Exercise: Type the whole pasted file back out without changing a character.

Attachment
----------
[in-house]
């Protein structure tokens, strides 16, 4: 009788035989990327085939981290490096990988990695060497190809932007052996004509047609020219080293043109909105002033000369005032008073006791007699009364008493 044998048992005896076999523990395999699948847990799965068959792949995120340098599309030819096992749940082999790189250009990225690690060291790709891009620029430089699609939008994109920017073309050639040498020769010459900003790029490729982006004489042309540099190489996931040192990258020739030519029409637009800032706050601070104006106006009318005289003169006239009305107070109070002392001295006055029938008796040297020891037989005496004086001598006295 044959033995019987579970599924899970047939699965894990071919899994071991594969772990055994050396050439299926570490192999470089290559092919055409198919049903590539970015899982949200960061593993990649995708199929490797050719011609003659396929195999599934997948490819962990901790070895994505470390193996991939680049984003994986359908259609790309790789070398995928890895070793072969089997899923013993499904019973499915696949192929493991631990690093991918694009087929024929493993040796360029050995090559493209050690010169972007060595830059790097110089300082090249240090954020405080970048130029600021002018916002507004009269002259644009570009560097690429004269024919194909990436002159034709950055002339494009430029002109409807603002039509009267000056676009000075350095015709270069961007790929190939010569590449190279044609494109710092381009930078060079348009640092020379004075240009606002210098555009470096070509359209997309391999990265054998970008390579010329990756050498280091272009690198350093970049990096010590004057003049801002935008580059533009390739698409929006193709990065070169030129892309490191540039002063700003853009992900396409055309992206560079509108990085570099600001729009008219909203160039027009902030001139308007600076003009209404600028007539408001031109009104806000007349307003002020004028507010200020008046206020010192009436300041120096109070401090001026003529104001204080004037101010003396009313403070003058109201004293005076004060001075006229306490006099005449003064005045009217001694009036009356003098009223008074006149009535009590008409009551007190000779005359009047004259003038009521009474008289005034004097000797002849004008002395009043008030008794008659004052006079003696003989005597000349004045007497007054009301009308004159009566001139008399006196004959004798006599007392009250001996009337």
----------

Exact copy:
[in-house]
């Protein structure tokens, strides 16, 4: 009788035989990327085939981290490096990988990695060497190809932007052996004509047609020219080293043109909105002033000369005032008073006791007699009364008493 044998048992005896076999523990395999699948847990799965068959792949995120340098599309030819096992749940082999790189250009990225690690060291790709891009620029430089699609939008994109920017073309050639040498020769010459900003790029490729982006004489042309540099190489996931040192990258020739030519029409637009800032706050601070104006106006009318005289003169006239009305107070109070002392001295006055029938008796040297020891037989005496004086001598006295 044959033995019987579970599924899970047939699965894990071919899994071991594969772990055994050396050439299926570490192999470089290559092919055409198919049903590539970015899982949200960061593993990649995708199929490797050719011609003659396929195999599934997948490819962990901790070895994505470390193996991939680049984003994986359908259609790309790789070398995928890895070793072969089997899923013993499904019973499915696949192929493991631990690093991918694009087929024929493993040796360029050995090559493209050690010169972007060595830059790097110089300082090249240090954020405080970048130029600021002018916002507004009269002259644009570009560097690429004269024919194909990436002159034709950055002339494009430029002109409807603002039509009267000056676009000075350095015709270069961007790929190939010569590449190279044609494109710092381009930078060079348009640092020379004075240009606002210098555009470096070509359209997309391999990265054998970008390579010329990756050498280091272009690198350093970049990096010590004057003049801002935008580059533009390739698409929006193709990065070169030129892309490191540039002063700003853009992900396409055309992206560079509108990085570099600001729009008219909203160039027009902030001139308007600076003009209404600028007539408001031109009104806000007349307003002020004028507010200020008046206020010192009436300041120096109070401090001026003529104001204080004037101010003396009313403070003058109201004293005076004060001075006229306490006099005449003064005045009217001694009036009356003098009223008074006149009535009590008409009551007190000779005359009047004259003038009521009474008289005034004097000797002849004008002395009043008030008794008659004052006079003696003989005597000349004045007497007054009301009308004159009566001139008399006196004959004798006599007392009250001996009337």